The term Neurodiversity was originally coined by the autism community and acknowledges that individuals have different ways of thinking, learning, and processing information**
A number of years ago I was preparing to teach a meditation class when I met a neurodiverse student who shared with me the difficulties they had experienced when trying to sit still during meditation at a sitting group. Their anxiety had skyrocketed sitting still “like everyone else” while needing to move around during the class. It had become an impossible situation for them. They knew that meditation was useful for managing stress and anxiety but in this situation they were feeling worse than ever!
We are so happy to be offering the first Basics of Mindfulness Meditation class for the Neurodiverse Community. For all of us, being with like-minded people can support us in feeling a sense of belonging. To be recognized, welcomed, accepted, and valued for who we are as individuals contributes to our good mental and physical health.
The student I encountered was longing to sit with others who had the earnest desire to practice. After class, the teacher guiding the sitting group asked them not to return to the class since the student had been “disruptive.” The student interpreted this as feeling “expelled” from class. We talked about what they would need to feel comfortable in a silent sitting group. We worked out a way that they could calm themselves and practice during the silence without disturbing others.
Each week, the student and I checked in before class and reflected on how they were feeling and what they needed to do that day to be comfortable in the group. We brainstormed new strategies and reinforced those that worked. The student became much less anxious, happier, and relaxed, as they discovered what was practical and workable for them. They were learning how to help themselves have a successful practice on their own terms within the parameters of the group. Isn’t that what a compassionate, harmonious, mindfulness meditation practice is all about?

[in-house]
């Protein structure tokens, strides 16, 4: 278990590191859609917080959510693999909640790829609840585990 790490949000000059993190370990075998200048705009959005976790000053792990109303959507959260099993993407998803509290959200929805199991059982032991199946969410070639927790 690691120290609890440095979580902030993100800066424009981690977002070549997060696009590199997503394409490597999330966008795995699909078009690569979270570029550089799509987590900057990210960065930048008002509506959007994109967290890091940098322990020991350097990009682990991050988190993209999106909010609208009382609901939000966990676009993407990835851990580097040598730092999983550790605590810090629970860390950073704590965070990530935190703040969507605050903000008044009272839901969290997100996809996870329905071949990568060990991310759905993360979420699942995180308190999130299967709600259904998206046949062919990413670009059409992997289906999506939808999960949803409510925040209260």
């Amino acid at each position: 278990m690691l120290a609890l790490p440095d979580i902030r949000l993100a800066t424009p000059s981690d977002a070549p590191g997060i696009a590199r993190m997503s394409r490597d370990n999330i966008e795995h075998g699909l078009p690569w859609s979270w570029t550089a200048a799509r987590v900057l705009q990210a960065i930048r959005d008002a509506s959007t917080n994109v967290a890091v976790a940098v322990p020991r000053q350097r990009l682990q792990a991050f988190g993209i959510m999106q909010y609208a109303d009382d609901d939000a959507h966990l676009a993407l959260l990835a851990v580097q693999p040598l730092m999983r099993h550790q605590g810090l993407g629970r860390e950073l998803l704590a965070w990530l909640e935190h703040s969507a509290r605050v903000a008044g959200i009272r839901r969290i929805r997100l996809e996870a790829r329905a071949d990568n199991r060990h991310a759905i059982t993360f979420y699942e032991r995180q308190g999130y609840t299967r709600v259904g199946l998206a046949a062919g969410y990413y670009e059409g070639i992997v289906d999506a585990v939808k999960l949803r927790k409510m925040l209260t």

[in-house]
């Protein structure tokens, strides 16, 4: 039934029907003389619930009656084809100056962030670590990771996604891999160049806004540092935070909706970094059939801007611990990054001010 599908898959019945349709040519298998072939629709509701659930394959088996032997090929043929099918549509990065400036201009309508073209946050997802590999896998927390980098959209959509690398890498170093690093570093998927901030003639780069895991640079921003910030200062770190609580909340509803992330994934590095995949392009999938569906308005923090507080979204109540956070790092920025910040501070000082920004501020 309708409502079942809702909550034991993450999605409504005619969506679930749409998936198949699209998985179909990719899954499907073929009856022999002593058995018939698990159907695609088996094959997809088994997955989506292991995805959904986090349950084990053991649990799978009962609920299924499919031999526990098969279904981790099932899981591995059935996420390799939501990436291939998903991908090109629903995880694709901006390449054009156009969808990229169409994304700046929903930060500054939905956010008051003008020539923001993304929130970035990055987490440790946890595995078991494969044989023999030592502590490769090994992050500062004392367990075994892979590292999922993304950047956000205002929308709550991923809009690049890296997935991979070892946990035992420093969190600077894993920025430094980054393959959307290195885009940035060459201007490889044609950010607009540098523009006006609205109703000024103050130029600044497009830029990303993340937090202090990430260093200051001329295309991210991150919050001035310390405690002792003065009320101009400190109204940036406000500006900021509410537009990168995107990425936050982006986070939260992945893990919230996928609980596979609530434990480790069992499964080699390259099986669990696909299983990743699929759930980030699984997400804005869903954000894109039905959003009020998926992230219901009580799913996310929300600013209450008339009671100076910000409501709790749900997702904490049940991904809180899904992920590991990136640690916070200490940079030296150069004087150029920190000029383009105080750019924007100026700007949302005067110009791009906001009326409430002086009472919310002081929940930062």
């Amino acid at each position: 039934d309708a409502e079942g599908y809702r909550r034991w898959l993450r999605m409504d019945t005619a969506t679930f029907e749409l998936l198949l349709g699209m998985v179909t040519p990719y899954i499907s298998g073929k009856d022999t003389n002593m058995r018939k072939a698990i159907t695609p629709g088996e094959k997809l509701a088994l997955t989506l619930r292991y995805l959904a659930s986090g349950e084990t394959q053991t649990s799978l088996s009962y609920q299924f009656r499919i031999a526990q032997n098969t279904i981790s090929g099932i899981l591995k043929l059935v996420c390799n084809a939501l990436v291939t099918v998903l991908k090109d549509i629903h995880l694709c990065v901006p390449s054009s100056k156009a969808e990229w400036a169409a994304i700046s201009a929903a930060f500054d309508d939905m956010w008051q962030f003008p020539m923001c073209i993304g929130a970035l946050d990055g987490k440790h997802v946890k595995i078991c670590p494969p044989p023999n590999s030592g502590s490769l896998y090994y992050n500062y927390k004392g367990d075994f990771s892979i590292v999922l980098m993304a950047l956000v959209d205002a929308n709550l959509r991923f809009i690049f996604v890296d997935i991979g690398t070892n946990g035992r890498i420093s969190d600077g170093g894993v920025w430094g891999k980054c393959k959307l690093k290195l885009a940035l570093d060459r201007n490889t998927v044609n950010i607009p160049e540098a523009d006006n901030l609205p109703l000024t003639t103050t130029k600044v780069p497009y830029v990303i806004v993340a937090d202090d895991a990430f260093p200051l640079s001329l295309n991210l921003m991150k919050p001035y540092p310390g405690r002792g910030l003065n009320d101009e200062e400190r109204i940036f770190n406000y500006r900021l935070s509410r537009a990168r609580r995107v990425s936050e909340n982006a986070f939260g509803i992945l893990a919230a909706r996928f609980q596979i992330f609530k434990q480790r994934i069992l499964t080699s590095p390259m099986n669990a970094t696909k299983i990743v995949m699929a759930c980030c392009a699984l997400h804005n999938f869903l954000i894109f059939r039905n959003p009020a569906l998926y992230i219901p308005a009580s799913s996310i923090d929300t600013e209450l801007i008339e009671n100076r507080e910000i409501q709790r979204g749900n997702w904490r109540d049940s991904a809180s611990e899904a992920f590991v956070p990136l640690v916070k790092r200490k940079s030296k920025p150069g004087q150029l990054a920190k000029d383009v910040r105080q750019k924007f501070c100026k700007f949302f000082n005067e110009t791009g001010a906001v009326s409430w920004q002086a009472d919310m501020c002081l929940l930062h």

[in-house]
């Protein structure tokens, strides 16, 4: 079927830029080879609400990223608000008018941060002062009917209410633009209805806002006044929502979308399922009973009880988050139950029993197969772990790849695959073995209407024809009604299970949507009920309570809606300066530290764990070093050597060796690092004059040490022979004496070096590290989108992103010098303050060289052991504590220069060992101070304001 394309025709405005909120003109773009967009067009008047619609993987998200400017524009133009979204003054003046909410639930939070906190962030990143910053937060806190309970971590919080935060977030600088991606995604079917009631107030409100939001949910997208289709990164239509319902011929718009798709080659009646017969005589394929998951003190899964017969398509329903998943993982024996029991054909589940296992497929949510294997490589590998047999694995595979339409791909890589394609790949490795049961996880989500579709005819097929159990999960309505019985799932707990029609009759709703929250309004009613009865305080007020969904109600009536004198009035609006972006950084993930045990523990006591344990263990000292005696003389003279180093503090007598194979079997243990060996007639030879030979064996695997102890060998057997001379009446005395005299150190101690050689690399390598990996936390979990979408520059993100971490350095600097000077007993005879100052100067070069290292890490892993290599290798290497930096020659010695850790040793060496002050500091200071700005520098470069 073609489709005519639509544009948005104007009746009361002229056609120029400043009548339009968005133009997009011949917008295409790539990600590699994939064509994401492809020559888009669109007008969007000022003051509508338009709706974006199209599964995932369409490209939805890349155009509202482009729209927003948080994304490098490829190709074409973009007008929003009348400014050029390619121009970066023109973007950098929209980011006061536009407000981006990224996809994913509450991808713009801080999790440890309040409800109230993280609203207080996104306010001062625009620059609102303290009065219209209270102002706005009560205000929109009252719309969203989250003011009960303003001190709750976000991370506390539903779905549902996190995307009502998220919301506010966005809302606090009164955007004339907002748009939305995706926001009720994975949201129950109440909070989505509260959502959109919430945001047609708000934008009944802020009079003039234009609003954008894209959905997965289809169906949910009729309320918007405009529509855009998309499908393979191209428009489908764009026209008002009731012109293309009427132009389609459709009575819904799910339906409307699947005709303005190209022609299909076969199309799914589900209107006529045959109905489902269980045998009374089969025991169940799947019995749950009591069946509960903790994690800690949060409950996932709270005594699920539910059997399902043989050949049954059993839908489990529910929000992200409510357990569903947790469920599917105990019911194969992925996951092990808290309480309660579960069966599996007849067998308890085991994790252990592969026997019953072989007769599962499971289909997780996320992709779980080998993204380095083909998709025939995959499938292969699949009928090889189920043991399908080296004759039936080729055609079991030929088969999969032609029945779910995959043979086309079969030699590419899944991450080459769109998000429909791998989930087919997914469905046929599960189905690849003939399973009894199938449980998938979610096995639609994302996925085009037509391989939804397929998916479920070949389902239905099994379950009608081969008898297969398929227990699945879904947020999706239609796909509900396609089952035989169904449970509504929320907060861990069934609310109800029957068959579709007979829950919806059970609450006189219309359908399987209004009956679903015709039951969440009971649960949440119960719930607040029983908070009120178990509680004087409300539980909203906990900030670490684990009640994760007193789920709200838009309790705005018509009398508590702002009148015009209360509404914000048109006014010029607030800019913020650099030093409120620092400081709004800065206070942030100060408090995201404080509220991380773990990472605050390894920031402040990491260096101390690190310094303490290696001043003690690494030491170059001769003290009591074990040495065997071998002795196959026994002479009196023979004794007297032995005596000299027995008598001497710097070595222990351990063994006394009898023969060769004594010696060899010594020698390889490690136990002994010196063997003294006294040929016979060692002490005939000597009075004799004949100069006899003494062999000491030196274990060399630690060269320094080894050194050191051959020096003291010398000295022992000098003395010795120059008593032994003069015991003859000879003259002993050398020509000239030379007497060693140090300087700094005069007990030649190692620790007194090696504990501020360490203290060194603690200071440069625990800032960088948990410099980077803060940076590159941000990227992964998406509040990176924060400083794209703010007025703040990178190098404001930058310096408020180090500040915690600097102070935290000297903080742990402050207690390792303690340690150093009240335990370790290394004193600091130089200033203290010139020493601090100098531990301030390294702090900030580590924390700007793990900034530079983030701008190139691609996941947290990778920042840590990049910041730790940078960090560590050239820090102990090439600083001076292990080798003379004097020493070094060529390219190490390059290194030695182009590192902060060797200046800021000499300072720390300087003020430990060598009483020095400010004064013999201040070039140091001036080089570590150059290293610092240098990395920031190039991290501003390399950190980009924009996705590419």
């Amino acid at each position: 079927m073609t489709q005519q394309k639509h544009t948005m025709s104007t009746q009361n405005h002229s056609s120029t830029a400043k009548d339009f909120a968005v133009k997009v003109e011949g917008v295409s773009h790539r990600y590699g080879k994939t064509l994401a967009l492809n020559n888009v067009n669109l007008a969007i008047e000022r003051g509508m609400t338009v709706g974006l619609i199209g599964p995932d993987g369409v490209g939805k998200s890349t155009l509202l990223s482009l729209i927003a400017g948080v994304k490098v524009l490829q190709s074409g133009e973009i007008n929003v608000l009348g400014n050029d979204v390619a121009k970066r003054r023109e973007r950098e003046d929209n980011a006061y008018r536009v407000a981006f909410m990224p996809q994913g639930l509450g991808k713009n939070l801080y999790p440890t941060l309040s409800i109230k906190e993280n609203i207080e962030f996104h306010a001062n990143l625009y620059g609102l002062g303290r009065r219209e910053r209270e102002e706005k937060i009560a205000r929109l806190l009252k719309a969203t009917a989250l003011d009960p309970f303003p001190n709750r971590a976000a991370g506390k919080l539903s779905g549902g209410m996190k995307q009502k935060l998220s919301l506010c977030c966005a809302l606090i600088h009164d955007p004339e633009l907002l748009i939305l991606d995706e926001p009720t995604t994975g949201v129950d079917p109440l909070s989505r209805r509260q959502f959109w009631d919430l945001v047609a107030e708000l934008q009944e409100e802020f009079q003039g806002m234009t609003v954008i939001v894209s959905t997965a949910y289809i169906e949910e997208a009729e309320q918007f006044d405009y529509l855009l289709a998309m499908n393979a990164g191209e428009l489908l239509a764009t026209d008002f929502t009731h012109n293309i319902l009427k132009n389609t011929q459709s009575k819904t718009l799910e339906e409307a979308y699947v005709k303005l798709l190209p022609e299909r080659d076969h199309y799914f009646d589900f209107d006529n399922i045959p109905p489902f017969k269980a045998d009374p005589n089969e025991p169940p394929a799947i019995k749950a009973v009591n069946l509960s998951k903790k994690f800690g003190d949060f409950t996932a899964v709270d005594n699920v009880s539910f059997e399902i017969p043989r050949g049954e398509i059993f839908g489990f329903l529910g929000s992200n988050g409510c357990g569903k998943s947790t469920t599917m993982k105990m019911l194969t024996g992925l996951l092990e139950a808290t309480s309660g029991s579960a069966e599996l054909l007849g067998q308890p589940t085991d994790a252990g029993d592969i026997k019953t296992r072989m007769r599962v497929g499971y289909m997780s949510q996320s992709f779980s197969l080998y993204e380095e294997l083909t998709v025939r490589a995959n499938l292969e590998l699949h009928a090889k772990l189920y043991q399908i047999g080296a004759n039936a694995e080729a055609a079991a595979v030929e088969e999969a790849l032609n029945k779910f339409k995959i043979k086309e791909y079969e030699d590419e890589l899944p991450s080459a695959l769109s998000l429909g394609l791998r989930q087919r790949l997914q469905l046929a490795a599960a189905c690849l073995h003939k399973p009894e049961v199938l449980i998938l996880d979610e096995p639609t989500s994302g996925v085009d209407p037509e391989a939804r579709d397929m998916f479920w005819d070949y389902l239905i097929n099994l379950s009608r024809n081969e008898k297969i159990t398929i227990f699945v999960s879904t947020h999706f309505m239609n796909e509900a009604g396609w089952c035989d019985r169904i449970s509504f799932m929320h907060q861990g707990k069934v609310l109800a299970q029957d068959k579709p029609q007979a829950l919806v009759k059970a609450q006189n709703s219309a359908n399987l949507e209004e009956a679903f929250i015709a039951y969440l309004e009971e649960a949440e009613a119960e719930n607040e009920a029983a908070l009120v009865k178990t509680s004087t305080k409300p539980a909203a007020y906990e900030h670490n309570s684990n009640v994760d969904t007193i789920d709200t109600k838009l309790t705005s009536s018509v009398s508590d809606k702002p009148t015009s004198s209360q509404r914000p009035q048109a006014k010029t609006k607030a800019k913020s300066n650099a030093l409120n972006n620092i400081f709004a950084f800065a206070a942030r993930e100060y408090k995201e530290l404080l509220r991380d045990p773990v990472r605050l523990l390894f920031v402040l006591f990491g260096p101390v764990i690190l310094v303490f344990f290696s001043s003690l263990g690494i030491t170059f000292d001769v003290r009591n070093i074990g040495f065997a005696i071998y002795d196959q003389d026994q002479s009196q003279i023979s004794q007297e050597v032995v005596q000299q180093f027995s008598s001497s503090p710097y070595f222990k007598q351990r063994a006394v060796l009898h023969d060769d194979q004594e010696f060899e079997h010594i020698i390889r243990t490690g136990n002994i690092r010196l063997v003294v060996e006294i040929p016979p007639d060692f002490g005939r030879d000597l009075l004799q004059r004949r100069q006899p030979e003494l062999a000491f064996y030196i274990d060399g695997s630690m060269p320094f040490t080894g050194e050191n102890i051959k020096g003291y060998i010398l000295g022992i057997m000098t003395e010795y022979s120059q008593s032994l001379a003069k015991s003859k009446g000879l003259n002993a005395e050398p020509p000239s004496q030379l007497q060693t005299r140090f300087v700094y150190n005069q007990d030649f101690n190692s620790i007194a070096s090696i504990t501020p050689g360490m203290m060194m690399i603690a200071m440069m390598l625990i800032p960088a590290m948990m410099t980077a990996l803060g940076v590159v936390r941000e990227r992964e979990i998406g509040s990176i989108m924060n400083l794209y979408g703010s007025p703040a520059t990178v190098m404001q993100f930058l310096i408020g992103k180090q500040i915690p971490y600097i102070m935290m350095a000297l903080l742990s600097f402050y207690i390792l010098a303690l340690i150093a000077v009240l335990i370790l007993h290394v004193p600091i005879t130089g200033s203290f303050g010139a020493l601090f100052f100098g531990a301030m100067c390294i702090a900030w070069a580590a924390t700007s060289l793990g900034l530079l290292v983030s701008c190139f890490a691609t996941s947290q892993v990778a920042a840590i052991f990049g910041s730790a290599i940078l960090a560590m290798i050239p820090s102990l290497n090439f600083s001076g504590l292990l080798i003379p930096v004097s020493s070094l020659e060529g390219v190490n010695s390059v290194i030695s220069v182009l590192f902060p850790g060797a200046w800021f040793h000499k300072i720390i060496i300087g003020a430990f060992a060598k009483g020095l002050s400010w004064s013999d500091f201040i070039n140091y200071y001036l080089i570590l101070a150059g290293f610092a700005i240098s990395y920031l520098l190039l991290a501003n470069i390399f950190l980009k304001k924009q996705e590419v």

I tell you this story because it, along with many others, has provided the inspiration to offer the class, Cultivating Harmony: Mindfulness for the Neurodiverse Community.
**A Note about Neurodiversity: The term was originally coined by the autism community to describe the idea that autism is not a disease or a disorder, but rather a natural variation in human neurology. It is an acknowledgement that individuals have different ways of thinking, learning, and processing information, and that these differences can be an asset in many areas, including creativity, problem-solving, and innovation. It also acknowledges that neurodivergent individuals may face challenges in certain areas, such as social interaction or sensory processing, and that accommodations should be made to support their inclusion in society.
Lisette Palley, LMFT, OTR/L has been involved with meditation, yoga and tai chi since the 1980s and is a graduate of the Insight LA Facilitator Training Program. She has worked with people with disabilities ranging from Autism and developmental disabilities to severe mental illness and traumatic brain injury for 20 years as a community college counselor and instructor at West Los Angeles College. She is committed to bringing mindful awareness practices to overlooked, underserved, and at-risk populations.
Lisette will be teaching Cultivating Harmony: Mindfulness for the Neurodiverse Community, a 6-Week series beginning Wednesday, March 15, 2023 from 12:00 PM – 1:30 PM PT.
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